"What are you doing?" I ask.
"I'm watching the Pittsburgh Steelers," you say. "They're my favorite team." You show me the magazine — an entire magazine only about football. It lists the teams and the players and the schedules for the entire season. You show me how you take notes in the magazine, writing down the scores of each game, writing notes about your favorite players.
I tell you that I like comic books. When the game is over, you take me upstairs to show me your comics. You don't have many, and none of them are about superheroes, but when you offer me a Richie Rich, I take it home with me.
This is our first real interaction not as cousins, but as friends.
Howdy, folks. I don't have any personal-finance news for you today because my life continues to be in one of two states.
- I spend three or four nights at Duane's house, helping to care for him. I buy him food. I prepare him food. I help him walk from room to room (because he cannot reliably do this himself anymore). I administer his drugs. I feed his fish. I take him on "field trips". We watch the Aquarium Co-Op channel on YouTube. Or...
- I spend three or four nights at my house, mostly sleeping but also rushing to get as many household chores and errands done as possible. I buy groceries. I (slowly) work to build a fence. I water plants. I walk the dog.
This has been my life for the past six weeks, and will continue to be my life until the inevitable conclusion of this adventure. While I'm not looking forward to The End, I will say that I've learned a ton from this process. I've grown even closer to Duane (at least when he's not in a narcotics-induced fog) and I've surprised myself with my ability to provide hospice care. Who knew?
So, that's the life update.
Monday, I drove north to help my cousin, Duane. We moved him out of his apartment last weekend and into a smaller place close to family. As a result, everything is in chaos. He's living out of boxes. At this late stage, his cancer affects every aspect of his life, and that includes his ability to sustain prolonged physical activity — such as setting up a new home.
I spent Monday afternoon unpacking his kitchen, buying groceries, installing his internet and television, and so on. In the evening, Bob and Audrey came over (Duane's brother and his sister-in-law). The four of us sat in the kitchen and sorted the boxes of food into three piles: Duane's pantry, going home with Bob/Audrey, going home with J.D.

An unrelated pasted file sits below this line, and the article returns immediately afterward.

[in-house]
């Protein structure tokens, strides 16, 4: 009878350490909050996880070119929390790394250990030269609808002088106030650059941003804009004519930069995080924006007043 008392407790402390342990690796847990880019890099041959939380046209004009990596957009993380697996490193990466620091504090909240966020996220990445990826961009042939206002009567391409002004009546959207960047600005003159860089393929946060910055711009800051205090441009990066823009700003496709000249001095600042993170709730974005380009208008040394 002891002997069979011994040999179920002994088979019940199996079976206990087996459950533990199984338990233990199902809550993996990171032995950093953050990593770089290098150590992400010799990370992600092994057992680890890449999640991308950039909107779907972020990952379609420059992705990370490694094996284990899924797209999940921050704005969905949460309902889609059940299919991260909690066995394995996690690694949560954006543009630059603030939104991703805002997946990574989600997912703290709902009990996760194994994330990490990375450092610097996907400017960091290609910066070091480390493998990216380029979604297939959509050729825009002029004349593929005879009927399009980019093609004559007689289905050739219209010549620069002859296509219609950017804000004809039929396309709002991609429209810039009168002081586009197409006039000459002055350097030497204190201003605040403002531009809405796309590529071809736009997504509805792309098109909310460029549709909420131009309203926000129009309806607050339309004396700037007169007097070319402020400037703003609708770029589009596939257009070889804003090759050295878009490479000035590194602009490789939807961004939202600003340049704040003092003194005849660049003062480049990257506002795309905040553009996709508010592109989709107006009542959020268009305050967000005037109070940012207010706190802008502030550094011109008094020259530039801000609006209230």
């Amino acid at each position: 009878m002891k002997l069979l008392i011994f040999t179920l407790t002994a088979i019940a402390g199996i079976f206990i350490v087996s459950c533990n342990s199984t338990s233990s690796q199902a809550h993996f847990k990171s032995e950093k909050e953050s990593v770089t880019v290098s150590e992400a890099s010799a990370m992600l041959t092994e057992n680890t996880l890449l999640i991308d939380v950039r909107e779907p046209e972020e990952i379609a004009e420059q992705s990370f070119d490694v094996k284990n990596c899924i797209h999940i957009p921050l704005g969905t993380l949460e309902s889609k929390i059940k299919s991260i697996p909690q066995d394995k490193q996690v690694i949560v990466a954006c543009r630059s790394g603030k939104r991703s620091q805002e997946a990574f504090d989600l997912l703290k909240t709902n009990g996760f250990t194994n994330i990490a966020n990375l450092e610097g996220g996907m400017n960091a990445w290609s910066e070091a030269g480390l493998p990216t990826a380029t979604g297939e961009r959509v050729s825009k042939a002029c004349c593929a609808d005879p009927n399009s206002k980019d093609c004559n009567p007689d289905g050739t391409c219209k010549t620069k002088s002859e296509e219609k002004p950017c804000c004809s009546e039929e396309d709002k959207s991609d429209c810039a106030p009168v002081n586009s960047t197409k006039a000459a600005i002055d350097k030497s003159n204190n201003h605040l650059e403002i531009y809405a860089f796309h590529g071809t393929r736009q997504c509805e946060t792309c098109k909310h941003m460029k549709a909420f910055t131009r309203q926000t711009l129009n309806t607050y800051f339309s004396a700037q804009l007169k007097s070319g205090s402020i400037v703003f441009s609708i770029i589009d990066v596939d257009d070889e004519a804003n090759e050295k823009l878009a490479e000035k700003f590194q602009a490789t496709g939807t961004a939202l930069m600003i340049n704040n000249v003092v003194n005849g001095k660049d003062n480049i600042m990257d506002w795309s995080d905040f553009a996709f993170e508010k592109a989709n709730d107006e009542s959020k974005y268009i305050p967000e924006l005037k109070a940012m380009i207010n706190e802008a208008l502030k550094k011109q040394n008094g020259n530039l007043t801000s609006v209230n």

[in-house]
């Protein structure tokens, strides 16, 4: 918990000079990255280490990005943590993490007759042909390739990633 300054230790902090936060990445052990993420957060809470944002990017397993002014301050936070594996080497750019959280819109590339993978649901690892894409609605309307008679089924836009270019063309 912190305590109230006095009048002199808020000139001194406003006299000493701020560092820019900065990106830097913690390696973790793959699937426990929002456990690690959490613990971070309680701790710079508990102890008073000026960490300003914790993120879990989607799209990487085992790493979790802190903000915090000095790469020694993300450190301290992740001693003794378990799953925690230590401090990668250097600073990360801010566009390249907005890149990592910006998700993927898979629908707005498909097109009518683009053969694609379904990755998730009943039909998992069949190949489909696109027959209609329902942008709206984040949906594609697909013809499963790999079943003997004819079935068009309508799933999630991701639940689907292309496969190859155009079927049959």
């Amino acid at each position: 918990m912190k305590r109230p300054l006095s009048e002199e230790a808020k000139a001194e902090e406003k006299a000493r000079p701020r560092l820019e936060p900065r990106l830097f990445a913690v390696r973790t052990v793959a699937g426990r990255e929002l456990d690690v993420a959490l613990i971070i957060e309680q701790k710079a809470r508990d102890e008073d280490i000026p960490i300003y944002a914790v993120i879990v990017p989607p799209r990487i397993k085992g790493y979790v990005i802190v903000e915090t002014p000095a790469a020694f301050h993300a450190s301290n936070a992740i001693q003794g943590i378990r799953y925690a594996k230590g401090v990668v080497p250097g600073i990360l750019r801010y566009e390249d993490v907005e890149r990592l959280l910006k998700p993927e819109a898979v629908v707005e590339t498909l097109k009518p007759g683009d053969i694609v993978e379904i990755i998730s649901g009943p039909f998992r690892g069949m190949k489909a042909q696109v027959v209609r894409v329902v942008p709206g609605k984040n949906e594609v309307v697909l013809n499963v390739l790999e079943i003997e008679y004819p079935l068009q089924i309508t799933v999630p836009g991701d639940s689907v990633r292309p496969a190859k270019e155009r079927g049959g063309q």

When we were done, Duane insisted that we enjoy some birthday cake. He turned 58 on Sunday, and some friends had brought him a fancy carrot cake from a 100-year-old Portland bakery. Duane couldn't eat any cake himself (he can't eat or drink much of anything anymore), but he wanted us to taste it.
After his brother left, Duane and I began preparing for bed. "Tomorrow," I said, "we'll replace the water in your fish tanks and get the last of the stuff from your apartment. Plus, anything else you want to do."
Duane was sitting on the edge of his bed, half undressed. I could see that he was still in pain.
Today, I did the second-hardest thing I've ever had to do: I took away Mom's cat.
Mom's assisted living facility called last Thursday. "We strongly encourage you to consider moving your mother to memory care," the director told me. "I know we talked about this a year ago, and at that time you and your family decided she wasn't ready. We think she's ready now. She's refusing her meds. She's refusing to eat. She's wandering. She's more confused than ever."
I phoned my brother, Jeff, who has handled the bulk of Mom's care since she moved to Happy Acres a decade ago. "What do you think?" I asked.
"I think they're right," he said. "Mom has been to the emergency room three times since the middle of November. She seems relatively lucid after each hospital visit, but that fades fast. Within a day of returning home, she's out of it again. And her confusion does seem to be getting worse."
"Yeah," I said. "You're right. Even when she's lucid, she's confused. Remember when she called me from the hospital two weeks ago? She was speaking in complete sentences for once, but the sentences made no sense. She was asking to see the sherriff. She was talking about her dog, but she hasn't owned a dog since the 1980s."
Then I added, "The tough part is that she can't keep her cat if she moves to memory care. And she loves that cat."
My mother's health has been declining over the past few months, and it's produced a wee bit of year-end financial drama in our family. (The word "drama" is a bit of an exaggeration. Maybe it's produced some year-end financial consternation?)